3. Add a new source file, lib1.cpp, into project lib1 with following code
4. Add a new source file, lib2.cpp, into project lib2 with following code
5. In the Property Dialog of wrapperlib, select “Configuration Properties” -> “Librarian” -> “General”, enter “lib1.lib lib2.lib” in “Additional Dependencies”, and enter “$(OutDir)” in “Additional Library Directories”.
After all projects are created, build all libraries in the order of lib1, lib2 and wrapperlib.lib, everything should go well except an informative message as following will be shown:
The reason why you see the message is because the linker builds a library from some object files and static libraries. It will attempt to replace archive members of input libraries with those in the command line with the same name. In this case, because “.\Debug\stdafx.obj” was used as the name of the corresponding archive member of stdafx.obj for all three libraries. When linker is processing the “.\Debug\stdafx.obj” in command line (the command line used to build wrapperlib.lib would look like “link /lib /out:wrapperlib.lib .\Debug\stdafx.obj lib1.lib lib2.lib”), it finds that both lib1 and lib2 contain a member with same name, so linker will exclude these two from linking. Therefore, no other files will contain symbols defined in this “stdafx.obj”.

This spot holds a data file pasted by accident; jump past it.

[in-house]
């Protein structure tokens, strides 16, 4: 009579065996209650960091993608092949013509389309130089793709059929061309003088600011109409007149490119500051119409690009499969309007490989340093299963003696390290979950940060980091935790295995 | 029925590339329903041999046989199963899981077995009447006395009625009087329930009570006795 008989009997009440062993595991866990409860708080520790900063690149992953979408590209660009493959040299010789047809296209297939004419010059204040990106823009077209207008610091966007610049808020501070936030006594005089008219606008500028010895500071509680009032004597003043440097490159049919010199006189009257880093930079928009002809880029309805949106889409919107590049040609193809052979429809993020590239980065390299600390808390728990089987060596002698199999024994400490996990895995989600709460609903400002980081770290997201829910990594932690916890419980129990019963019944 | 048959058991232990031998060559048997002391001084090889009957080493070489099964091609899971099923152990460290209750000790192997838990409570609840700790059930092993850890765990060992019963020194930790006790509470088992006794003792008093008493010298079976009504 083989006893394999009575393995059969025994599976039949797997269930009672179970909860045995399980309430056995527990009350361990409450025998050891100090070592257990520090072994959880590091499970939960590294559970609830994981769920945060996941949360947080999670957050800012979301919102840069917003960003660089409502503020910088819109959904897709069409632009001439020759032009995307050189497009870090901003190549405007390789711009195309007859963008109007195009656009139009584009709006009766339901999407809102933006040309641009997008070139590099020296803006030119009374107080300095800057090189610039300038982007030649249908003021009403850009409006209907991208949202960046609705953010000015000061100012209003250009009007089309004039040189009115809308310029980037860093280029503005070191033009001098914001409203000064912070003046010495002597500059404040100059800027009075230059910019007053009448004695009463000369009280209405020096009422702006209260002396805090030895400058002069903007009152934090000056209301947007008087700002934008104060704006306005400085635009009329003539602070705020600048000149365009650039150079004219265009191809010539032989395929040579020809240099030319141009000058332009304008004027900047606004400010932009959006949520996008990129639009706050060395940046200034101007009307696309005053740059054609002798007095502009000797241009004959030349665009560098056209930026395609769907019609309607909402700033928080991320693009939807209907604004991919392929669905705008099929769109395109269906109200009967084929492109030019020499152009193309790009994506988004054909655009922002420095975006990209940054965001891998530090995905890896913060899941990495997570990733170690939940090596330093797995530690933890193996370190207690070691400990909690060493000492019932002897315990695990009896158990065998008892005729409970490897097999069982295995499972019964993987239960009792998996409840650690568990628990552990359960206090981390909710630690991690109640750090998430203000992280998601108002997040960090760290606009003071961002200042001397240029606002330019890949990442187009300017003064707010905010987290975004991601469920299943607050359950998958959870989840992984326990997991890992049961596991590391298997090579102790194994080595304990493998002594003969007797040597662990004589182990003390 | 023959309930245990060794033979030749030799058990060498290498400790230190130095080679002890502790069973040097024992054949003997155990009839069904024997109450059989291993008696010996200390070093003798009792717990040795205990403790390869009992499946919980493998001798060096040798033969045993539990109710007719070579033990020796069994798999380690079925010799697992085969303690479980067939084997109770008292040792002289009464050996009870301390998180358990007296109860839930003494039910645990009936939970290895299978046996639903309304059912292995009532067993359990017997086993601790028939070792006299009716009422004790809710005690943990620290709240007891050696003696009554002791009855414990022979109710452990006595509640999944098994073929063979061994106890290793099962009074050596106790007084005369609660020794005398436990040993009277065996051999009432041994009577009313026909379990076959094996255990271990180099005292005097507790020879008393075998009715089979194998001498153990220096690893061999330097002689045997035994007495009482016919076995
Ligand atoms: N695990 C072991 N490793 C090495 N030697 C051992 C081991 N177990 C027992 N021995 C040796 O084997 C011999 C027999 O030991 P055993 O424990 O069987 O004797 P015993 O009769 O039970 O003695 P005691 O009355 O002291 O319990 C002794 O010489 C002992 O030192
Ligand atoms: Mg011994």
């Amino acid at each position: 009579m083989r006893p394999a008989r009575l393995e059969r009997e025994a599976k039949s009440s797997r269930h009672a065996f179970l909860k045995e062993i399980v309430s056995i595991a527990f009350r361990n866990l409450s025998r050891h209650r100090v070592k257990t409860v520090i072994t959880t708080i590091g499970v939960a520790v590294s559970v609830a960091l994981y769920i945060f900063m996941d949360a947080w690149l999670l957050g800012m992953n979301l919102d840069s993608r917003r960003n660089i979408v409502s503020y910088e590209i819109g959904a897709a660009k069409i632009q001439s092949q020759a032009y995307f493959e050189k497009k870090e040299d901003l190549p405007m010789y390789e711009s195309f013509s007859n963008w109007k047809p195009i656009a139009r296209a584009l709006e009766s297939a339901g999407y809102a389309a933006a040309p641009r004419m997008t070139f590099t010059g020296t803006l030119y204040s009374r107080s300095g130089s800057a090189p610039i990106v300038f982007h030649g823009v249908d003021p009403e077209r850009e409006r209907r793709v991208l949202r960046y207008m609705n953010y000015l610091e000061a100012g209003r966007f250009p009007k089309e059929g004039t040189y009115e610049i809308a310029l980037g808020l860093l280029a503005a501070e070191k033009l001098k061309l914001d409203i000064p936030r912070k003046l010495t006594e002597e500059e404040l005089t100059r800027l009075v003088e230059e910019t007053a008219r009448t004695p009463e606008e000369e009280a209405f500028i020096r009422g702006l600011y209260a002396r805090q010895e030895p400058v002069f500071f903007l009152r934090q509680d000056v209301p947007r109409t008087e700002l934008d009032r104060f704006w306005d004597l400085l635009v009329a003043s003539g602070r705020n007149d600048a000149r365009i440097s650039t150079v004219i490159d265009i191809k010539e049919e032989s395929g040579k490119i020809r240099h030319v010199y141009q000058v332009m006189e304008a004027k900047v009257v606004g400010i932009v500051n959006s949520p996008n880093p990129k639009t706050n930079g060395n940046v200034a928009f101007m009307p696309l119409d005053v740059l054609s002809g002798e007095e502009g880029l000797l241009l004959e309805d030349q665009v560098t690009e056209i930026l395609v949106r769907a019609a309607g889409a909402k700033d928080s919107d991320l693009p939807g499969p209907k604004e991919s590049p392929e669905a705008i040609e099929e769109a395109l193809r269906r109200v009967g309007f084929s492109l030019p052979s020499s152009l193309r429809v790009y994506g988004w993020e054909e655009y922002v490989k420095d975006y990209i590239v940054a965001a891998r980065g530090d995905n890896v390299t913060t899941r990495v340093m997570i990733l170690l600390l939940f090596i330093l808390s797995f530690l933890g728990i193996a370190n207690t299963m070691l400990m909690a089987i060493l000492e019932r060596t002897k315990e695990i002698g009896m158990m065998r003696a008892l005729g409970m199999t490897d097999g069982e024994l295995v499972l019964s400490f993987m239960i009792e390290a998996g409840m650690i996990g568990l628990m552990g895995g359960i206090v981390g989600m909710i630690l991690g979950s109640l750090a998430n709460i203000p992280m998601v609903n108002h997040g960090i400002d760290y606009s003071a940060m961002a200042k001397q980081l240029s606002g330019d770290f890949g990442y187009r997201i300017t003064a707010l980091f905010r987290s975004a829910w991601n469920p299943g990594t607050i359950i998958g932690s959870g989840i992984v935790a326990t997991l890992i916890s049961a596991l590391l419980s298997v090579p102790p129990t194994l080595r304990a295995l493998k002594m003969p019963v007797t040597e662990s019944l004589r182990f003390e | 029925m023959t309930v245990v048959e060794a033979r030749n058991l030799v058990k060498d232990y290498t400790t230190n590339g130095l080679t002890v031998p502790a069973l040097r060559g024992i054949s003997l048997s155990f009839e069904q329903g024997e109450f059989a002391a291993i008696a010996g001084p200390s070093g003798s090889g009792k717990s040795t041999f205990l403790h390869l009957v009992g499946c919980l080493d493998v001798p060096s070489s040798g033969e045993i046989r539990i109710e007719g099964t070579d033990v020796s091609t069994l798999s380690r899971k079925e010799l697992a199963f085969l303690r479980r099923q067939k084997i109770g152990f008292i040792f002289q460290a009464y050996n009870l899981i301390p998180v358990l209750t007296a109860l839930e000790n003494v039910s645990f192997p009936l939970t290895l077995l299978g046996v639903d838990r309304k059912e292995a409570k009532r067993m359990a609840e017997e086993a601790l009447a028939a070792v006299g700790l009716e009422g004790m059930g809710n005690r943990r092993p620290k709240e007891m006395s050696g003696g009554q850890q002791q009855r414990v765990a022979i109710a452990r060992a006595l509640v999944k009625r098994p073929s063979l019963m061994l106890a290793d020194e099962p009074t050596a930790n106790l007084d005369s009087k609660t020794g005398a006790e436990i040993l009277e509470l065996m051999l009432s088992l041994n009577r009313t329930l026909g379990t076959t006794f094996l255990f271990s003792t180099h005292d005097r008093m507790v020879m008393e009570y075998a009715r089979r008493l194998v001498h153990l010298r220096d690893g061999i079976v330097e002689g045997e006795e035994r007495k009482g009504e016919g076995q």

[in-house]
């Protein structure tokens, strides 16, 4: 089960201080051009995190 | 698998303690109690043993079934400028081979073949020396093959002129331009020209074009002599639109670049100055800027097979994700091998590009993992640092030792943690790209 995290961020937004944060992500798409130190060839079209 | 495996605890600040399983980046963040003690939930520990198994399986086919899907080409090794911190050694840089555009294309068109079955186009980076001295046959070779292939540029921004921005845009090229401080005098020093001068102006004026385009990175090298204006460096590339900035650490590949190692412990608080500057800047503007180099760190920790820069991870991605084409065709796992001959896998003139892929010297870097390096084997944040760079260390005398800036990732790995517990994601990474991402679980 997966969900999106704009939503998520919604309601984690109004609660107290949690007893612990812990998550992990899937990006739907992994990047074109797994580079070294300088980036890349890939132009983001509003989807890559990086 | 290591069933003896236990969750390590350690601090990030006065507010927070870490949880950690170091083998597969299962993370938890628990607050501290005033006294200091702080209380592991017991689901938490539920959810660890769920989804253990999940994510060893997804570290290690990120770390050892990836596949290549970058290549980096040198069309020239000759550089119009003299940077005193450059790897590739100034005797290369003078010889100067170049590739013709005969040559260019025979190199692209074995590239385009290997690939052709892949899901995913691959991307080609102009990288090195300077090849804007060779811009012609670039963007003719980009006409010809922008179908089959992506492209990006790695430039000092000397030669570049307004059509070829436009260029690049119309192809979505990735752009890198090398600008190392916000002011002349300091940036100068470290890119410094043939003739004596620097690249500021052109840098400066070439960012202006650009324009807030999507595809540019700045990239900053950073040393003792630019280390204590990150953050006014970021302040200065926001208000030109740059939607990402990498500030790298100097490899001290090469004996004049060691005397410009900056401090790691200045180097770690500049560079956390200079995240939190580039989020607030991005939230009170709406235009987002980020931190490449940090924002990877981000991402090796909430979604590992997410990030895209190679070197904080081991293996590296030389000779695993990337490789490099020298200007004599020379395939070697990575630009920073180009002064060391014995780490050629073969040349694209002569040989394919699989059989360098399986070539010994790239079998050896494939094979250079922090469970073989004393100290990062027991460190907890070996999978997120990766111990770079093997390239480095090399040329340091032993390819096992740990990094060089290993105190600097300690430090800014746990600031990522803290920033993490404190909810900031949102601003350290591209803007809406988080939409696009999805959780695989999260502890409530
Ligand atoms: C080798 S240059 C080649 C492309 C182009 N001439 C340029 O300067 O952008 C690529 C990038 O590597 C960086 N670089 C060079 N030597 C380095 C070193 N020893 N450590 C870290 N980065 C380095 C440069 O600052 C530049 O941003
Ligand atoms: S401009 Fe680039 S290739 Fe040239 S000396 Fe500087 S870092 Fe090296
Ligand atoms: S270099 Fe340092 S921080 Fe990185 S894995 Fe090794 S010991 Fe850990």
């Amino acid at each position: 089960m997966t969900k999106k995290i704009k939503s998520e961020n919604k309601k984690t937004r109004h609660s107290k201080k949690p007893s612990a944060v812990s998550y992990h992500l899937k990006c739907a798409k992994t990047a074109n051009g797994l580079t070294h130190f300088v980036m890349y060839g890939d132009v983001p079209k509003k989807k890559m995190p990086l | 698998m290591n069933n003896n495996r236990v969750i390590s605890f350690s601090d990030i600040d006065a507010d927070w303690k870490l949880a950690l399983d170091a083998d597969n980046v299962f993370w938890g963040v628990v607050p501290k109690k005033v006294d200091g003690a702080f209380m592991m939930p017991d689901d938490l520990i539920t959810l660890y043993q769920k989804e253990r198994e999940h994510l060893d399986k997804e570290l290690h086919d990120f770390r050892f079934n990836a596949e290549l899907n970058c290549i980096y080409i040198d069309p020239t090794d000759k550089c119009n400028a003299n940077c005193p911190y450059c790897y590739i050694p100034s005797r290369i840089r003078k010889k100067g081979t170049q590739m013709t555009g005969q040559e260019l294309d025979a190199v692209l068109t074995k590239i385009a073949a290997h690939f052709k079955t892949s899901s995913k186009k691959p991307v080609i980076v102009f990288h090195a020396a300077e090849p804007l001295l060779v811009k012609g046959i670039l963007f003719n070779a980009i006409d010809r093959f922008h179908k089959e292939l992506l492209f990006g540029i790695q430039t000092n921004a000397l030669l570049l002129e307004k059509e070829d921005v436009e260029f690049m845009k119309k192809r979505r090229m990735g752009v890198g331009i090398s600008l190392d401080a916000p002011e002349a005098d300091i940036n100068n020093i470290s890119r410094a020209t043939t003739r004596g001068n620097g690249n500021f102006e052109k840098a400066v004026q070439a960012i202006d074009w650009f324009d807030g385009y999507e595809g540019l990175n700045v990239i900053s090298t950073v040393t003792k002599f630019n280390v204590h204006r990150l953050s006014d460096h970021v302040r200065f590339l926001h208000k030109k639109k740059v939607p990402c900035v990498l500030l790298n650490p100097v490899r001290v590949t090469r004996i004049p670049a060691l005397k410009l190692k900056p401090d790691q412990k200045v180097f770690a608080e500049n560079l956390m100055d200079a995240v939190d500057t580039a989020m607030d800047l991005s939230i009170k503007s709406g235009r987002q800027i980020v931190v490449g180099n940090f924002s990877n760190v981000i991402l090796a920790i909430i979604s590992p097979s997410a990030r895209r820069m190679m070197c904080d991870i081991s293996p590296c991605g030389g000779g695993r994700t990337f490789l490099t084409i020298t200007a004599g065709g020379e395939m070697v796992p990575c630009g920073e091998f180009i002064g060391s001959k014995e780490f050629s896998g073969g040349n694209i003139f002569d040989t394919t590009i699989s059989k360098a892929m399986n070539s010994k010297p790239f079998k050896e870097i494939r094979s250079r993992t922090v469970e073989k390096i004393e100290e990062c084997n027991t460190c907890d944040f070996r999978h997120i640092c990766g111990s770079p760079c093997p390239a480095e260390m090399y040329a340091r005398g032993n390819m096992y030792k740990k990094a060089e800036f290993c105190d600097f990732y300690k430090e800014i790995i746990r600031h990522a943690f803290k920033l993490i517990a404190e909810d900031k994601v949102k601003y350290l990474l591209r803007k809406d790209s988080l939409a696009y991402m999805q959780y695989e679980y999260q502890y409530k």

To verify the above explanation, perform the following steps:
1. In the Property Dialog of lib1, select “Configuration Properties” -> “General”, set “Intermediate Directory” with “$(SolutionDir)/intermediate/$(ConfigurationName)/$(ProjectName)”, which is a common style of project hierarchy for some users.
2. Rebuild lib1 and wrapperlib, and following warning will be shown.
stdafx.obj : warning LNK4221: no public symbols found; archive member will be inaccessible.
Is it (both the replacement mechanism and the LNK4221) a bug of linker? The answer is no, because:
1. Linker should be very cautious about not dropping any useful object in a library just because its name conflicts with that of another object
2. If something unusual happens (an object contributes no new symbols to archive), user should be informed.
Since this warning is widely reported , the following workaround is recommended
Perform following steps to replace “stdafx.obj” in input libraries manually.
1. In “Visual Studio 2008 Command Prompt”, enter the following command for each input libraries.
lib /remove:.\Debug\stdafx.obj lib1.lib
The name after “/remove” depends on your actual settings, you can use the following commad to confirm
dumpbin /archivemembers lib1.lib
2. If some of “stdafx.obj” are not identical in content, you should merge all “stdafx.obj” into the one in wrapperlib.lib beforehand.
a. Delete all contents in the stdafx.h from wrapperlib.lib
b. Inspect all stdafx.h from input libraries (lib1.lib, lib2.lib, etc.), if there is any content (such as an “#include” clause) that is not included in the one from wrapperlib.lib, add it. If there are conflicting definitions, it’s up to you which one is to be used.
c. Repeat step b until all stdafx.h from input libraries are inspected, so the one from wrapperlib.lib will contain all contents.
3. Build wrapperlib.lib
If you don’t want to work around this linker warning, just ignore LNK4221. However, you should be sure that all “stdafx.obj” are identical in content.